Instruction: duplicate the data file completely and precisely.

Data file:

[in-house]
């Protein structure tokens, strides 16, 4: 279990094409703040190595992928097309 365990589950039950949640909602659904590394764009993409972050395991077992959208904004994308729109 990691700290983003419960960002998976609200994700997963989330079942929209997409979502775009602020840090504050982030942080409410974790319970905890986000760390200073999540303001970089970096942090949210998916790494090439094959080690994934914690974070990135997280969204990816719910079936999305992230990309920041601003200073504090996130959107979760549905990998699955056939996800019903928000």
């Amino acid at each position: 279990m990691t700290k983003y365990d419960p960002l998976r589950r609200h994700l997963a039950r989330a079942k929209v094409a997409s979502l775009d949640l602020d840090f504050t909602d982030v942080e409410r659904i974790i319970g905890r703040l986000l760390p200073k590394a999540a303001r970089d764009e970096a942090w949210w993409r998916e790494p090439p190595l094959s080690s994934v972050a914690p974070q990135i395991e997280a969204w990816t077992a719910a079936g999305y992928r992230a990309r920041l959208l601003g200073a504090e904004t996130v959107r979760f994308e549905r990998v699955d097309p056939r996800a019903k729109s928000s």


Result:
[in-house]
């Protein structure tokens, strides 16, 4: 279990094409703040190595992928097309 365990589950039950949640909602659904590394764009993409972050395991077992959208904004994308729109 990691700290983003419960960002998976609200994700997963989330079942929209997409979502775009602020840090504050982030942080409410974790319970905890986000760390200073999540303001970089970096942090949210998916790494090439094959080690994934914690974070990135997280969204990816719910079936999305992230990309920041601003200073504090996130959107979760549905990998699955056939996800019903928000």
């Amino acid at each position: 279990m990691t700290k983003y365990d419960p960002l998976r589950r609200h994700l997963a039950r989330a079942k929209v094409a997409s979502l775009d949640l602020d840090f504050t909602d982030v942080e409410r659904i974790i319970g905890r703040l986000l760390p200073k590394a999540a303001r970089d764009e970096a942090w949210w993409r998916e790494p090439p190595l094959s080690s994934v972050a914690p974070q990135i395991e997280a969204w990816t077992a719910a079936g999305y992928r992230a990309r920041l959208l601003g200073a504090e904004t996130v959107r979760f994308e549905r990998v699955d097309p056939r996800a019903k729109s928000s």